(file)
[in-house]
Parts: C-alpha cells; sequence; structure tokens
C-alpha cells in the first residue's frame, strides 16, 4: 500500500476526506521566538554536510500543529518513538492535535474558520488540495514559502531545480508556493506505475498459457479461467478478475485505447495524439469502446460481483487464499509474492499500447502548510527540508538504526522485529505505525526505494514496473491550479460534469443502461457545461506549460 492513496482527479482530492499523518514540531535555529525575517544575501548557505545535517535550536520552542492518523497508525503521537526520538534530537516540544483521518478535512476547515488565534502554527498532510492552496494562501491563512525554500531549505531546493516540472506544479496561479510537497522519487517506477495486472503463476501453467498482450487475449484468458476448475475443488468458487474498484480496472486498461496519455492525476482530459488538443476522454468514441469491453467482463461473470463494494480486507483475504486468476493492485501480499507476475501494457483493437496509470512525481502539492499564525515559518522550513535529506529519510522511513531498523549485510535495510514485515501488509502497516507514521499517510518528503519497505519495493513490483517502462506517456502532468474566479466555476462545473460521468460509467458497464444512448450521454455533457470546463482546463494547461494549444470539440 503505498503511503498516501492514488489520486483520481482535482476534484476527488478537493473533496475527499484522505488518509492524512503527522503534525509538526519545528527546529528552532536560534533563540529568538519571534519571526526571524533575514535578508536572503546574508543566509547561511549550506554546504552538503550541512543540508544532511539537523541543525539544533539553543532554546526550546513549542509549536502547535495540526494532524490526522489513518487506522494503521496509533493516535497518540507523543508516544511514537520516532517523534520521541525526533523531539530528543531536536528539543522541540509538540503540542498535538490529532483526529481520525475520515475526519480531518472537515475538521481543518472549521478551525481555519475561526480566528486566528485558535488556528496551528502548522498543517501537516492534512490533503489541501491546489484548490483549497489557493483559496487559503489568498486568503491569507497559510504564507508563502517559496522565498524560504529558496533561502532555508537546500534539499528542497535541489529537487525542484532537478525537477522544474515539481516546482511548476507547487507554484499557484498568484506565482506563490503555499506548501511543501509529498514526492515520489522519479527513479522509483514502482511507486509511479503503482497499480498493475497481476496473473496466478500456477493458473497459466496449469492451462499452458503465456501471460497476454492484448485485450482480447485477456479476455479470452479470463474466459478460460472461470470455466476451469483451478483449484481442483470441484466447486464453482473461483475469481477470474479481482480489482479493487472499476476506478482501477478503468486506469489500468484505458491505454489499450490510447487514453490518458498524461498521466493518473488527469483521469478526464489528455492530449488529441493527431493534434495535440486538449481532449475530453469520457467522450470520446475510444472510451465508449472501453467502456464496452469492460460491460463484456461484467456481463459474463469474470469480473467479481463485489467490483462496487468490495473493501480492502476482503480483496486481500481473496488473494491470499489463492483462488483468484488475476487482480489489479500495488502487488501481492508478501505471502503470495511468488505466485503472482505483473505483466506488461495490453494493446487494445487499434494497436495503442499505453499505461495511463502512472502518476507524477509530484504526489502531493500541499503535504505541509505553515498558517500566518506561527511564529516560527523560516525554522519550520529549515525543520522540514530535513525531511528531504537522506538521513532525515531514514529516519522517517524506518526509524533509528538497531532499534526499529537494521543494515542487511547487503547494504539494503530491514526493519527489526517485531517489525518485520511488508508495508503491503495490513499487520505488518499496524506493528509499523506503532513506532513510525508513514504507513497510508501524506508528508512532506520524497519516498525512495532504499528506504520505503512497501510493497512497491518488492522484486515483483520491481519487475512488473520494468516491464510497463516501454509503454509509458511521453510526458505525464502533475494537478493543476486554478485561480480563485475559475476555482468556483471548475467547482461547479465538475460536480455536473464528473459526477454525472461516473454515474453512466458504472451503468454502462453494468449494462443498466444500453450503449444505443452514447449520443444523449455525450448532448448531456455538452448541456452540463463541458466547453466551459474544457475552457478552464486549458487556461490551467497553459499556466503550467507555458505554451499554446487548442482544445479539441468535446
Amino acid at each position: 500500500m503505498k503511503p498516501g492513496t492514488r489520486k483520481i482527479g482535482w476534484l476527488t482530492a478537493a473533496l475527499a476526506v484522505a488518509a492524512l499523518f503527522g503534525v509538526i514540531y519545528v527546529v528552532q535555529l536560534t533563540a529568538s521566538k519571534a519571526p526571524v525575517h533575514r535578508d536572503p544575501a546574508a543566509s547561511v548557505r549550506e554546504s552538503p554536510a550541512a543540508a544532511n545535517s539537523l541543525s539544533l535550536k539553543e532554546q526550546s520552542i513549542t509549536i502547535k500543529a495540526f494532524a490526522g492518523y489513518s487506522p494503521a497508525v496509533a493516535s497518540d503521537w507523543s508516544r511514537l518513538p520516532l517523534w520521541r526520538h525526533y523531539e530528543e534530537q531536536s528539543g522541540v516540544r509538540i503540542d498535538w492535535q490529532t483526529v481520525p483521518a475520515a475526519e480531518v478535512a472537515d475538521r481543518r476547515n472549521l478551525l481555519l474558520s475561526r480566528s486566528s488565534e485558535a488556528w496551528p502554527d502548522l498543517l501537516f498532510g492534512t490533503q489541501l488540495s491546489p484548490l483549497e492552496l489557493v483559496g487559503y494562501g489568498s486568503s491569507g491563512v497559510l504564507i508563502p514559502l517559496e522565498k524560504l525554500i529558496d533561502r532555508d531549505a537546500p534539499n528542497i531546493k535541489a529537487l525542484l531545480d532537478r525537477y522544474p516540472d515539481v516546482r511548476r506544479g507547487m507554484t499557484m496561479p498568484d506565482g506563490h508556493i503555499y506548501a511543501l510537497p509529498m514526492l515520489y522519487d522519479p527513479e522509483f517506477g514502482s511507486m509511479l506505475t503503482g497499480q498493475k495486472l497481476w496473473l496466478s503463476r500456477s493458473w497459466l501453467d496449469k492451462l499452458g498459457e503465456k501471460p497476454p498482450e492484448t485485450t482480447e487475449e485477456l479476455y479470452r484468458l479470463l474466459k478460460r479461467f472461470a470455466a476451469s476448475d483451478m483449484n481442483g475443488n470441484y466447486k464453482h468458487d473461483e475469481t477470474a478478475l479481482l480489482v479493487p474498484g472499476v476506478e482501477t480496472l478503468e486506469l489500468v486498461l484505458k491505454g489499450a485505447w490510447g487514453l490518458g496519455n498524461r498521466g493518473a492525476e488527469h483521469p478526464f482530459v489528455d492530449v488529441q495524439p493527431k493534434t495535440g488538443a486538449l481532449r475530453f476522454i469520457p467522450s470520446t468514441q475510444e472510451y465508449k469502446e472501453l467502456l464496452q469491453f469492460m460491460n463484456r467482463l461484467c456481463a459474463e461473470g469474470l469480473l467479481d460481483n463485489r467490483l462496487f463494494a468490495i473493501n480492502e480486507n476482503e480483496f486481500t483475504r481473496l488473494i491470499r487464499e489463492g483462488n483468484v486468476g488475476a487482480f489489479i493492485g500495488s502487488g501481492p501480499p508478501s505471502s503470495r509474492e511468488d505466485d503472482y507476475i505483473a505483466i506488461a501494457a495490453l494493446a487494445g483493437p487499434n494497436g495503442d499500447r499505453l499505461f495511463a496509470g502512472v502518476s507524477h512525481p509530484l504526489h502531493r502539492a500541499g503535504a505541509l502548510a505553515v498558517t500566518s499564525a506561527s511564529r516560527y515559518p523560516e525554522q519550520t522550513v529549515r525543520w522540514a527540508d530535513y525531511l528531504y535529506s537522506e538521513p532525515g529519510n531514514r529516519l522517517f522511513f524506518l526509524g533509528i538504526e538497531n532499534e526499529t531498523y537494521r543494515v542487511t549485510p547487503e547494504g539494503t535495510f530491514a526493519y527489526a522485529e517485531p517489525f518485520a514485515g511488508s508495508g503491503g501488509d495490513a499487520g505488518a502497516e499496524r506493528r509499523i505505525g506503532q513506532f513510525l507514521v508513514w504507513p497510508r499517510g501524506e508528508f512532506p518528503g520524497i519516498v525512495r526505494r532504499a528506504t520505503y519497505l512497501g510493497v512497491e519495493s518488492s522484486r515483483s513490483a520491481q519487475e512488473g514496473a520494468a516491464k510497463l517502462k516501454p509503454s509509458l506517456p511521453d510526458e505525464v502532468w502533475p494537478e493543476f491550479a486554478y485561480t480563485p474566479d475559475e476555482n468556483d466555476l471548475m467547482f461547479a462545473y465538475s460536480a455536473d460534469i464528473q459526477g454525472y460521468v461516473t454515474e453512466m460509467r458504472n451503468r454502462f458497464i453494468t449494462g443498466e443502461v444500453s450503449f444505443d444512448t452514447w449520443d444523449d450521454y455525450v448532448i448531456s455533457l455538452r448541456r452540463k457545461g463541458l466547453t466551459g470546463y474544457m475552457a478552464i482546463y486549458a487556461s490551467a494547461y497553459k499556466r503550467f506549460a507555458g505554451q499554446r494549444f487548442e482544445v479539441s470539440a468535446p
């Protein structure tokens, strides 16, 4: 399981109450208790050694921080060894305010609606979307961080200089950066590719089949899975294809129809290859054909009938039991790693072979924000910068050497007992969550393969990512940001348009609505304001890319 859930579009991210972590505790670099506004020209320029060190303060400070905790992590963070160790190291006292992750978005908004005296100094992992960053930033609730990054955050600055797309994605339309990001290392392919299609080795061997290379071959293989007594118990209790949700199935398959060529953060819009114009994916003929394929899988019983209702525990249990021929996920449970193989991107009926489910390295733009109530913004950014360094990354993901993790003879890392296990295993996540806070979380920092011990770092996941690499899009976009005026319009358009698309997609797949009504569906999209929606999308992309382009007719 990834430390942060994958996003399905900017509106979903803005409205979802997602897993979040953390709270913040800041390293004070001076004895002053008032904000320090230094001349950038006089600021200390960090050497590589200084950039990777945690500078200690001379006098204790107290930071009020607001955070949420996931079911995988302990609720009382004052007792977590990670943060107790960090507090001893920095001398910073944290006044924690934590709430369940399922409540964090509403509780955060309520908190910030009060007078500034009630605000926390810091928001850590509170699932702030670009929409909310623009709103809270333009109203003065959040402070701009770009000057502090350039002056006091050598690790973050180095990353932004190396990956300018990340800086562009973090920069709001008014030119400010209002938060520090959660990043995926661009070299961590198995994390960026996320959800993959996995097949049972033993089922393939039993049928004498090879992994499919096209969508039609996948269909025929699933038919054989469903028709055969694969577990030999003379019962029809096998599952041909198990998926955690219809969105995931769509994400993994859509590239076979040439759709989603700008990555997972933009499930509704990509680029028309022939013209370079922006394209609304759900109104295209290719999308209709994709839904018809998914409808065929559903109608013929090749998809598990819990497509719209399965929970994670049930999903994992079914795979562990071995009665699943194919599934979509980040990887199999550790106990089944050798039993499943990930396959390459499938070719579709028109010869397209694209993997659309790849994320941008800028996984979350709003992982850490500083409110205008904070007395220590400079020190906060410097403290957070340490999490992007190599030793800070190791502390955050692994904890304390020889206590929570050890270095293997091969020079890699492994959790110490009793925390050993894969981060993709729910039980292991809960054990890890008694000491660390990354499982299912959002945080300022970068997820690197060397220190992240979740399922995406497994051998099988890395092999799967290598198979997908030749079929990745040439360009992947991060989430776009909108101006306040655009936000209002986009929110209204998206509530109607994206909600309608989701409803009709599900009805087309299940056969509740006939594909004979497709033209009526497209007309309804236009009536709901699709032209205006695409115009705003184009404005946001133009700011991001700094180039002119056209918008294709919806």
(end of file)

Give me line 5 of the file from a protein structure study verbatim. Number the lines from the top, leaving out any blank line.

């Protein structure tokens, strides 16, 4: 399981109450208790050694921080060894305010609606979307961080200089950066590719089949899975294809129809290859054909009938039991790693072979924000910068050497007992969550393969990512940001348009609505304001890319 859930579009991210972590505790670099506004020209320029060190303060400070905790992590963070160790190291006292992750978005908004005296100094992992960053930033609730990054955050600055797309994605339309990001290392392919299609080795061997290379071959293989007594118990209790949700199935398959060529953060819009114009994916003929394929899988019983209702525990249990021929996920449970193989991107009926489910390295733009109530913004950014360094990354993901993790003879890392296990295993996540806070979380920092011990770092996941690499899009976009005026319009358009698309997609797949009504569906999209929606999308992309382009007719 990834430390942060994958996003399905900017509106979903803005409205979802997602897993979040953390709270913040800041390293004070001076004895002053008032904000320090230094001349950038006089600021200390960090050497590589200084950039990777945690500078200690001379006098204790107290930071009020607001955070949420996931079911995988302990609720009382004052007792977590990670943060107790960090507090001893920095001398910073944290006044924690934590709430369940399922409540964090509403509780955060309520908190910030009060007078500034009630605000926390810091928001850590509170699932702030670009929409909310623009709103809270333009109203003065959040402070701009770009000057502090350039002056006091050598690790973050180095990353932004190396990956300018990340800086562009973090920069709001008014030119400010209002938060520090959660990043995926661009070299961590198995994390960026996320959800993959996995097949049972033993089922393939039993049928004498090879992994499919096209969508039609996948269909025929699933038919054989469903028709055969694969577990030999003379019962029809096998599952041909198990998926955690219809969105995931769509994400993994859509590239076979040439759709989603700008990555997972933009499930509704990509680029028309022939013209370079922006394209609304759900109104295209290719999308209709994709839904018809998914409808065929559903109608013929090749998809598990819990497509719209399965929970994670049930999903994992079914795979562990071995009665699943194919599934979509980040990887199999550790106990089944050798039993499943990930396959390459499938070719579709028109010869397209694209993997659309790849994320941008800028996984979350709003992982850490500083409110205008904070007395220590400079020190906060410097403290957070340490999490992007190599030793800070190791502390955050692994904890304390020889206590929570050890270095293997091969020079890699492994959790110490009793925390050993894969981060993709729910039980292991809960054990890890008694000491660390990354499982299912959002945080300022970068997820690197060397220190992240979740399922995406497994051998099988890395092999799967290598198979997908030749079929990745040439360009992947991060989430776009909108101006306040655009936000209002986009929110209204998206509530109607994206909600309608989701409803009709599900009805087309299940056969509740006939594909004979497709033209009526497209007309309804236009009536709901699709032209205006695409115009705003184009404005946001133009700011991001700094180039002119056209918008294709919806």